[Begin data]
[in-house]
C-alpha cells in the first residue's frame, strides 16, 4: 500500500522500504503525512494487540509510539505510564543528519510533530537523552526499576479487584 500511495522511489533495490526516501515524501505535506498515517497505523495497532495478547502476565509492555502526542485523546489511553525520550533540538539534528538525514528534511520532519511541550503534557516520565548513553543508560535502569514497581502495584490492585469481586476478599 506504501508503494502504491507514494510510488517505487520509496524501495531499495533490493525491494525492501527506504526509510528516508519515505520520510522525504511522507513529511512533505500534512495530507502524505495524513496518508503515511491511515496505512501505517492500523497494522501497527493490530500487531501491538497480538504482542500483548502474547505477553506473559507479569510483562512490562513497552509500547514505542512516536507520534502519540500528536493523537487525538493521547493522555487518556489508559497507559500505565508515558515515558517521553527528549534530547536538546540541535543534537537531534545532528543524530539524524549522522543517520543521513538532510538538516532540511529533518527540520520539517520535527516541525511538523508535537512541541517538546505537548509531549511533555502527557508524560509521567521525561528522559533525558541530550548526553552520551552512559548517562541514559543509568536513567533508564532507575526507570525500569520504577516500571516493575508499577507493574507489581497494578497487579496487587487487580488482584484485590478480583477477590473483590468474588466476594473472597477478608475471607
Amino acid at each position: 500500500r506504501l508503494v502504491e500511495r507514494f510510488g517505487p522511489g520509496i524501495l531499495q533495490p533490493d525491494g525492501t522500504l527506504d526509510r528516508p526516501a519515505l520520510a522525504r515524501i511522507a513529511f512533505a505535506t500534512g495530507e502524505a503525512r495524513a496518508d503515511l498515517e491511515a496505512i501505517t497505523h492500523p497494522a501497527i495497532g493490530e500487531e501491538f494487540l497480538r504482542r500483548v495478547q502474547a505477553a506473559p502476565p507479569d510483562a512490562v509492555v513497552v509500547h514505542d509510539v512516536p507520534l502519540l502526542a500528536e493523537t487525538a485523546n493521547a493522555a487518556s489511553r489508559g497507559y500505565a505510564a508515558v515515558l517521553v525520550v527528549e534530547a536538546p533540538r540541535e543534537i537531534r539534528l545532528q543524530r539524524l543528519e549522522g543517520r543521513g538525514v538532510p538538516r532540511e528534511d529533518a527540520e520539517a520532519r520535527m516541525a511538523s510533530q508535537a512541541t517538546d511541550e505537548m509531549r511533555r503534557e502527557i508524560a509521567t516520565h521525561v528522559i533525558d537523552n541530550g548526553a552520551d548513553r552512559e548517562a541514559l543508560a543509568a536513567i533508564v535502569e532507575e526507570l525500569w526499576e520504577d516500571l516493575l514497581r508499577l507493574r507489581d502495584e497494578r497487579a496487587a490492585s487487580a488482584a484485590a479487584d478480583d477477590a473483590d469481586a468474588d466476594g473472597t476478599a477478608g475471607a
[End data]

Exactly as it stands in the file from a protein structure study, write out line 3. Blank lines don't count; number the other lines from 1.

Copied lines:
Amino acid at each position: 500500500r506504501l508503494v502504491e500511495r507514494f510510488g517505487p522511489g520509496i524501495l531499495q533495490p533490493d525491494g525492501t522500504l527506504d526509510r528516508p526516501a519515505l520520510a522525504r515524501i511522507a513529511f512533505a505535506t500534512g495530507e502524505a503525512r495524513a496518508d503515511l498515517e491511515a496505512i501505517t497505523h492500523p497494522a501497527i495497532g493490530e500487531e501491538f494487540l497480538r504482542r500483548v495478547q502474547a505477553a506473559p502476565p507479569d510483562a512490562v509492555v513497552v509500547h514505542d509510539v512516536p507520534l502519540l502526542a500528536e493523537t487525538a485523546n493521547a493522555a487518556s489511553r489508559g497507559y500505565a505510564a508515558v515515558l517521553v525520550v527528549e534530547a536538546p533540538r540541535e543534537i537531534r539534528l545532528q543524530r539524524l543528519e549522522g543517520r543521513g538525514v538532510p538538516r532540511e528534511d529533518a527540520e520539517a520532519r520535527m516541525a511538523s510533530q508535537a512541541t517538546d511541550e505537548m509531549r511533555r503534557e502527557i508524560a509521567t516520565h521525561v528522559i533525558d537523552n541530550g548526553a552520551d548513553r552512559e548517562a541514559l543508560a543509568a536513567i533508564v535502569e532507575e526507570l525500569w526499576e520504577d516500571l516493575l514497581r508499577l507493574r507489581d502495584e497494578r497487579a496487587a490492585s487487580a488482584a484485590a479487584d478480583d477477590a473483590d469481586a468474588d466476594g473472597t476478599a477478608g475471607a